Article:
Broadband, phone and pay-TV operators will have to tell their customers when their contract is nearly up and when they have a better deal available for them, under new rules.
The Ofcom ruling –due to come into force in February 2020– means the days of being put onto higher tariffs or having to shop around for new deals are almost over.
What will the notification say?
Once the new ruling comes in, between 10 and 40 days before your TV, broadband or phone contract is due to come to an end, you should get a letter in the post or a text or email from your provider alerting you to this.
This letter will state when the contract ends; the price paid before this date; any changes to the service; the price paid at the end of the contract; information about any notice period required to end the contract; and the best deals offered by your provider. It will also include information on what prices are available to new customers.
Part of Ofcom’s Fairness for customers programme, this new ruling should give you time to move over to your existing company’s preferential deal, stick with what you have, if it’s the best offering, or to shop around for a better deal elsewhere. Those who choose to remain with their provider without signing up to a new contract will also be sent annual reminders about their firm’s best deals.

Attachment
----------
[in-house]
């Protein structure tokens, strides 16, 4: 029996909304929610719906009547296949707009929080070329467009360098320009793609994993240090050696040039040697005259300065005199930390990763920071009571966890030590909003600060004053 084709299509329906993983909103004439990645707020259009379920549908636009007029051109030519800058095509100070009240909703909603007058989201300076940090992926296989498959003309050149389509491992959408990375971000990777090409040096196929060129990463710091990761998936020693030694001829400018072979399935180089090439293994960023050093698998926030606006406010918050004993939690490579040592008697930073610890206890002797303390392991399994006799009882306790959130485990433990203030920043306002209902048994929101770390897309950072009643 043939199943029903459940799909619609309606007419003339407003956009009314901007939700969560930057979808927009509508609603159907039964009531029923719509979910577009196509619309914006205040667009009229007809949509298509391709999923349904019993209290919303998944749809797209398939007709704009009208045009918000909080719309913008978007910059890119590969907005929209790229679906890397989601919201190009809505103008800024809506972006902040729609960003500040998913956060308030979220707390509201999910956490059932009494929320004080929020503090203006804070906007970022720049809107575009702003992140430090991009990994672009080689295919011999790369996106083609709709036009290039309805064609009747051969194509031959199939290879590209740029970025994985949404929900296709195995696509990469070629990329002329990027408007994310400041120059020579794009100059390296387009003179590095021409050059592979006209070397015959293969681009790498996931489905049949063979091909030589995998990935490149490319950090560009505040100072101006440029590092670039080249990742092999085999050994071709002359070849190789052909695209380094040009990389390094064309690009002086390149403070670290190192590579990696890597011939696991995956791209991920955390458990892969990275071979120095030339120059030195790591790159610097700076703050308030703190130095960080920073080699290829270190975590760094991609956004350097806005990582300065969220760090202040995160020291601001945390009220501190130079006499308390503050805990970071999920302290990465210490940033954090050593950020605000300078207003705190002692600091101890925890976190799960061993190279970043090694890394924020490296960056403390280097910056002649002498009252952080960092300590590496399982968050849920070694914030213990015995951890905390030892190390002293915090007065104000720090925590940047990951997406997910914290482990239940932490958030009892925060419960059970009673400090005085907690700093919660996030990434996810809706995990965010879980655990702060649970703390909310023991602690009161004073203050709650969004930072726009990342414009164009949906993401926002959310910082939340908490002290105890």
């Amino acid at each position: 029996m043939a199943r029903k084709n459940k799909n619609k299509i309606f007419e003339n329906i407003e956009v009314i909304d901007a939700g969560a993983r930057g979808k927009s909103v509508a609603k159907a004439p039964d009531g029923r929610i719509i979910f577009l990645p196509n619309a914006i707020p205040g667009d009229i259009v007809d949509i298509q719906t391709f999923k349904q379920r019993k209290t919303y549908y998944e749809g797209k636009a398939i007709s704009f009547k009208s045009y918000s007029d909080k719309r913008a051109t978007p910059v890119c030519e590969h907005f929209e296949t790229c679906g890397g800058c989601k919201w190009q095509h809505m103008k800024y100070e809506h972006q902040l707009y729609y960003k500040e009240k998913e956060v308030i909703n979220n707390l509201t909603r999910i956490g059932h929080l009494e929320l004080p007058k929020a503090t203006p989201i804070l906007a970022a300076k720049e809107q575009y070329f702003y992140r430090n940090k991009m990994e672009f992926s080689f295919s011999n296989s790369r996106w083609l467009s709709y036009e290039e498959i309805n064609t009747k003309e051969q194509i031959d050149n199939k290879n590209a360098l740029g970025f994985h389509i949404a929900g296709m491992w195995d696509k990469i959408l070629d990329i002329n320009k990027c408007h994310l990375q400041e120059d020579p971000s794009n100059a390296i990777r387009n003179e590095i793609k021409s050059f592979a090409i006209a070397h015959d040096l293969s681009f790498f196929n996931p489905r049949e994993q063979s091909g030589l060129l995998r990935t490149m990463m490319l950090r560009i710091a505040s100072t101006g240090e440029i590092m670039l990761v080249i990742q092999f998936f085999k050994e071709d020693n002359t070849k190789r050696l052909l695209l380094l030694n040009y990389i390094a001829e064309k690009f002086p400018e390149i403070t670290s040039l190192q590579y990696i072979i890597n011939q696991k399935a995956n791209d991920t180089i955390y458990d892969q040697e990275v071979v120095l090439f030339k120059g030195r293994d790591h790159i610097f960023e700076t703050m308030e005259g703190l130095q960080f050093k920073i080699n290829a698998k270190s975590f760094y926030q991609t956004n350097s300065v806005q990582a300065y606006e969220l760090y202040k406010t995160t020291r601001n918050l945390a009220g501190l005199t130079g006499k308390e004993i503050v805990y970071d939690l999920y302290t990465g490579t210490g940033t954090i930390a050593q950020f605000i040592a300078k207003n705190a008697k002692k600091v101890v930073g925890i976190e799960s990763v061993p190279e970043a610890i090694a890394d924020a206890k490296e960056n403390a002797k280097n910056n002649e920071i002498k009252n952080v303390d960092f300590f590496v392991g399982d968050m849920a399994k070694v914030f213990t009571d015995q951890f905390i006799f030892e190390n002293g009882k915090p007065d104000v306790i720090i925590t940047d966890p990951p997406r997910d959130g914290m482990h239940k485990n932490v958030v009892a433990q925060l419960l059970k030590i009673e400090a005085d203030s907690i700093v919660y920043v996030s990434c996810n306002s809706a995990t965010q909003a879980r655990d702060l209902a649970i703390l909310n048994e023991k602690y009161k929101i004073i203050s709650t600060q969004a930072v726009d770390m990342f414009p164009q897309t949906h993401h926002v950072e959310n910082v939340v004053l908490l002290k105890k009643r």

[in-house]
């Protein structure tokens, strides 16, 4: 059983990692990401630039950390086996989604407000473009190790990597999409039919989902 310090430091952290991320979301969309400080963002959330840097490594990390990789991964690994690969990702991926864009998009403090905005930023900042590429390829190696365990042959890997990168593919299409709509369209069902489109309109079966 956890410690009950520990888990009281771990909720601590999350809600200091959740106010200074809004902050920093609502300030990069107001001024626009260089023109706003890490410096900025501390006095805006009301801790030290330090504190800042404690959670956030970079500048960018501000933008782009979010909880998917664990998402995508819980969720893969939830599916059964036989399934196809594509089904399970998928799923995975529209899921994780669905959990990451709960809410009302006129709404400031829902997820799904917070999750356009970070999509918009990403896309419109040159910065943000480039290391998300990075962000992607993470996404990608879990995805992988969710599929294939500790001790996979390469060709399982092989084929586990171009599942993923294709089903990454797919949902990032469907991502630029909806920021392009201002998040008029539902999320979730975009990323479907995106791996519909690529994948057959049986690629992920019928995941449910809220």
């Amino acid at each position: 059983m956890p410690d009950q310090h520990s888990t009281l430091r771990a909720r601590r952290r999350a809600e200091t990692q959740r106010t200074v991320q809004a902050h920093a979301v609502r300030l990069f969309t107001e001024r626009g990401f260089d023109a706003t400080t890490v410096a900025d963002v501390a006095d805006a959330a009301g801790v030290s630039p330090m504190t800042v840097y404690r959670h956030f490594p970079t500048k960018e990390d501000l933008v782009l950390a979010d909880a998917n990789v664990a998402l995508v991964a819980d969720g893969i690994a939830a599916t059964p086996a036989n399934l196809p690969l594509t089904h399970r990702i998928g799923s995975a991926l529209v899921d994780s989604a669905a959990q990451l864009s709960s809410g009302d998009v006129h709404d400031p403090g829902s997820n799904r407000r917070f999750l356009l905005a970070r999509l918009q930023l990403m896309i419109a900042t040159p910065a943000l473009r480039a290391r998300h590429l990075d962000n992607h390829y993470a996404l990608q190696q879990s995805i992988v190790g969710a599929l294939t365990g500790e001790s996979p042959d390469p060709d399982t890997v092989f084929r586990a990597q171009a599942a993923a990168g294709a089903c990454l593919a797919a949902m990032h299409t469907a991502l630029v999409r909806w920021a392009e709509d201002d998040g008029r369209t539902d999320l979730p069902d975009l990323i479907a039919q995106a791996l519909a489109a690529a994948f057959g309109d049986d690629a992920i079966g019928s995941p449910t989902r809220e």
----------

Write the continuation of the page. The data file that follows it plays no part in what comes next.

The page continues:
Considering that 14% of customers have no idea whether they are still tied to a contract or not and 12% are under the impression that they are still within contract, but have no idea when their contract ends, this ruling could save a lot of people a lot of money.
Save money now
To potentially save money before the ruling comes in, spend five minutes checking whether you are in or out of contract now. You could be one of over 20 million TV and phone customers that Ofcom claims have now gone beyond their initial contract period and it’s suspected that a large chunk of these are paying more than they need to as a result.
Of those who unwittingly roll over their contracts, often on to a higher rate, it’s those who bundle services that get stung the most, says Ofcom. People who bundle landline and broadband together pay 20% more on average once they are out of contract and those that get landline, broadband and pay-TV in one package pay 26% more on average.